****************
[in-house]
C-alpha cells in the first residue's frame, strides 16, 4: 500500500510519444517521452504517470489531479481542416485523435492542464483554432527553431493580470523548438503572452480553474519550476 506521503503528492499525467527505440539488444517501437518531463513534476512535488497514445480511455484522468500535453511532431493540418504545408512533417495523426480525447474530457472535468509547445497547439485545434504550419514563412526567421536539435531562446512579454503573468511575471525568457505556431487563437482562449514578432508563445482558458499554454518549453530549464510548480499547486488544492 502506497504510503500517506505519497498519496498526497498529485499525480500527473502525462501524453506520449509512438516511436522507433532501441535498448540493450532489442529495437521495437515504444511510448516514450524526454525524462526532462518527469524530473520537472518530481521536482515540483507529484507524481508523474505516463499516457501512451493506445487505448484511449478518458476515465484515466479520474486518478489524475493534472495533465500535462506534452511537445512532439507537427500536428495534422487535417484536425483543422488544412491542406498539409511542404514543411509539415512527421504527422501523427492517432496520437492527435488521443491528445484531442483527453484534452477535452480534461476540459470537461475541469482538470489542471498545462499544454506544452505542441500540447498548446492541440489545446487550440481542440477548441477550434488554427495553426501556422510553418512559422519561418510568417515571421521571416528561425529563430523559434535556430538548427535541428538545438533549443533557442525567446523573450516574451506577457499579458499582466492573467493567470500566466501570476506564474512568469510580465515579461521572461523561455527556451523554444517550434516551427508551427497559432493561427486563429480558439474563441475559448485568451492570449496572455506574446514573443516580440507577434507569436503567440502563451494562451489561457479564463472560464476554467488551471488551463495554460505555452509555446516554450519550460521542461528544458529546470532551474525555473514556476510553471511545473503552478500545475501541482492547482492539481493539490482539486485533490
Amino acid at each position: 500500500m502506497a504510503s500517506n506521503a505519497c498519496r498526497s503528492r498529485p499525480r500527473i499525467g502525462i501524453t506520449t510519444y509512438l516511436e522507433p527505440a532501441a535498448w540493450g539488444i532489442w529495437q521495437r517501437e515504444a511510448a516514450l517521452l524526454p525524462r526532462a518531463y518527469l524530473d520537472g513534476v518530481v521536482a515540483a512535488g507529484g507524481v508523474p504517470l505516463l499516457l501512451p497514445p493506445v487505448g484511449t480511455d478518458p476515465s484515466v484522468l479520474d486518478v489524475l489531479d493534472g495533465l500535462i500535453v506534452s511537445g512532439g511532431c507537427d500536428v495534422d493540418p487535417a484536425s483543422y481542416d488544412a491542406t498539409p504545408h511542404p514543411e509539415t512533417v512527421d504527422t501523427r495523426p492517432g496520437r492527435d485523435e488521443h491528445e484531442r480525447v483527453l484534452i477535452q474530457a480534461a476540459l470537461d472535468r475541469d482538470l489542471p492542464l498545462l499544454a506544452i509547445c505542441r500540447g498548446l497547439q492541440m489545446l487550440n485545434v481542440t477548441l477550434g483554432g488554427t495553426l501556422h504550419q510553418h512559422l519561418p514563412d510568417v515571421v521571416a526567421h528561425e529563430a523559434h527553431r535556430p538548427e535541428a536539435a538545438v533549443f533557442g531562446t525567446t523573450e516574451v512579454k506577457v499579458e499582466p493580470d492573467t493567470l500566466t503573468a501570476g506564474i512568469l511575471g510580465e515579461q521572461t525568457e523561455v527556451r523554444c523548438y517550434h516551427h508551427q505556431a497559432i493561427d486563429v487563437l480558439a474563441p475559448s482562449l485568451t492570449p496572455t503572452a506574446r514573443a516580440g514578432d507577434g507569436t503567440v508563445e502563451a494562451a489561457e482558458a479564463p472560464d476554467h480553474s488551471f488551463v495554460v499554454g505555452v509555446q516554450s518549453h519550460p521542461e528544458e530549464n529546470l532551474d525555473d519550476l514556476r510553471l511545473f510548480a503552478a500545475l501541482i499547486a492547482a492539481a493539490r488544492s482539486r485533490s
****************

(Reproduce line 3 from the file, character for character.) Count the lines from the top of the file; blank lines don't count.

Amino acid at each position: 500500500m502506497a504510503s500517506n506521503a505519497c498519496r498526497s503528492r498529485p499525480r500527473i499525467g502525462i501524453t506520449t510519444y509512438l516511436e522507433p527505440a532501441a535498448w540493450g539488444i532489442w529495437q521495437r517501437e515504444a511510448a516514450l517521452l524526454p525524462r526532462a518531463y518527469l524530473d520537472g513534476v518530481v521536482a515540483a512535488g507529484g507524481v508523474p504517470l505516463l499516457l501512451p497514445p493506445v487505448g484511449t480511455d478518458p476515465s484515466v484522468l479520474d486518478v489524475l489531479d493534472g495533465l500535462i500535453v506534452s511537445g512532439g511532431c507537427d500536428v495534422d493540418p487535417a484536425s483543422y481542416d488544412a491542406t498539409p504545408h511542404p514543411e509539415t512533417v512527421d504527422t501523427r495523426p492517432g496520437r492527435d485523435e488521443h491528445e484531442r480525447v483527453l484534452i477535452q474530457a480534461a476540459l470537461d472535468r475541469d482538470l489542471p492542464l498545462l499544454a506544452i509547445c505542441r500540447g498548446l497547439q492541440m489545446l487550440n485545434v481542440t477548441l477550434g483554432g488554427t495553426l501556422h504550419q510553418h512559422l519561418p514563412d510568417v515571421v521571416a526567421h528561425e529563430a523559434h527553431r535556430p538548427e535541428a536539435a538545438v533549443f533557442g531562446t525567446t523573450e516574451v512579454k506577457v499579458e499582466p493580470d492573467t493567470l500566466t503573468a501570476g506564474i512568469l511575471g510580465e515579461q521572461t525568457e523561455v527556451r523554444c523548438y517550434h516551427h508551427q505556431a497559432i493561427d486563429v487563437l480558439a474563441p475559448s482562449l485568451t492570449p496572455t503572452a506574446r514573443a516580440g514578432d507577434g507569436t503567440v508563445e502563451a494562451a489561457e482558458a479564463p472560464d476554467h480553474s488551471f488551463v495554460v499554454g505555452v509555446q516554450s518549453h519550460p521542461e528544458e530549464n529546470l532551474d525555473d519550476l514556476r510553471l511545473f510548480a503552478a500545475l501541482i499547486a492547482a492539481a493539490r488544492s482539486r485533490s